In August 2020, the New York State Legislature pulled back the qualified legal immunities that had been extended to healthcare providers by both the governor’s executive order and the enactment of New York Public Health Law Article 30-D. As of August 2020, the bar for a successful suit against a healthcare provider was still gross negligence—but only if the patient had COVID-19. Otherwise, for patients not treated for COVID-19 and seeking damages following treatment delays or other harms, the bar was negligence.
Protection Through the Long View
Healthcare providers are always trying to put out the fire, so to speak. It’s employers and insurers who are concerned about and have time to care about the particulars of these liability laws. Accordingly, at the pandemic’s beginning, insurers and employers were part of the effort to draw the governor’s attention to the need for liability protections, culminating in the executive order that gave the first breath of legal immunity.
Now, with the New York State Legislature sunsetting as of April 2021 the pandemic-specific qualified protections offered to healthcare providers, we look to the future. New York should move beyond extending protections during a crisis and pursue robust tort reform. The state needs to be more progressive in protecting physicians. Meanwhile, insurers should prepare resources for arguments against these protections from various angles—because these protections will be tested in the courts.
What to Do Now
As ever, documentation matters. At the best of times, a physician’s days are hectic, and memories are short. Even with challengers needing to clear a bar as high as negligence or gross negligence, some people will wish to make claims. A plaintiff’s attorney’s first move, when considering a case, may be to examine a patient’s record. Therefore, documentation is not only a protection once suits are brought—it protects against suits being brought in the first place.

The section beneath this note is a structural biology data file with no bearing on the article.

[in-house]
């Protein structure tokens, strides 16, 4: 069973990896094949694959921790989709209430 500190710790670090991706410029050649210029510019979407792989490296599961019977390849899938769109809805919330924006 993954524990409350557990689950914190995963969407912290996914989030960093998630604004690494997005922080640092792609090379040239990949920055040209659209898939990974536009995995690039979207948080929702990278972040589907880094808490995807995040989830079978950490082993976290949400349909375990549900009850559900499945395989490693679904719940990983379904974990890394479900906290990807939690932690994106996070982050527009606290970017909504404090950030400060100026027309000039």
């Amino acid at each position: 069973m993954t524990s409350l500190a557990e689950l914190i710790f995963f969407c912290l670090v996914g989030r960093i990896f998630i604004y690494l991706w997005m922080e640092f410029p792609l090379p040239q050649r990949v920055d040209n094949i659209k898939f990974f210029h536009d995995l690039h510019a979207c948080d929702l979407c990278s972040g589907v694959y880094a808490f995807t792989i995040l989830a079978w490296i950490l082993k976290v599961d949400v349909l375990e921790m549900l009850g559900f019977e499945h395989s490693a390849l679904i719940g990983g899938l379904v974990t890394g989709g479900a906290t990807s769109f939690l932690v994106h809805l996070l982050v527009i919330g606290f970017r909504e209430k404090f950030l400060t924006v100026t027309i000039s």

Documenting daily efforts to combat COVID-19 with recommended infection control measures and the like is also a recommended practice. A quick daily note in an electronic calendar is helpful to establish good-faith effort. By the time claims from the pandemic surface, even those who lived it may have forgotten the details.
For now, lessons learned during the pandemic are informing medical practices’ plans for the near future. In a survey conducted by The Doctors Company, a significant majority of the 652 doctors who responded indicated they will maintain or increase their use of safety measures and telemedicine practices implemented during the COVID-19 pandemic. In sharing their views of what the practice of medicine will look like post-pandemic, 72 percent of respondents said they would increase their use of personal protective equipment (PPE), and 59 percent said they would increase their use of telehealth technology. Many also indicated that they would continue office safety measures such as limiting visitors or arranging their front-office areas for better infection control.
The Bottom Line
New York healthcare providers have been protected by qualified protections during the pandemic. However, these protections may not prevent medical malpractice claims. People sometimes bring suit based on poor outcomes, vs. poor care, so physicians are rightly concerned. Although adventurous plaintiff’s attorneys may look for loopholes, and may bring suits that challenge liability protections offered to healthcare providers in the heat of the pandemic, those suits most likely will not succeed.
About the Author
Peter A. Kolbert, JD, is senior vice president for claim and litigation services, Healthcare Risk Advisors (HRA), part of TDC Group, which also includes The Doctors Company. Mr. Kolbert manages and oversees the defense aspects of all professional and general liability claims covered by the company. Mr. Kolbert is also the enterprise COVID-19 coordinator responsible for overseeing and coordinating the COVID-19 claims across all TDC Group strategic business units. He works with HRA’s risk management department helping clients mitigate and prevent losses. Mr. Kolbert also works directly with clients on legal and educational projects to improve risk prevention.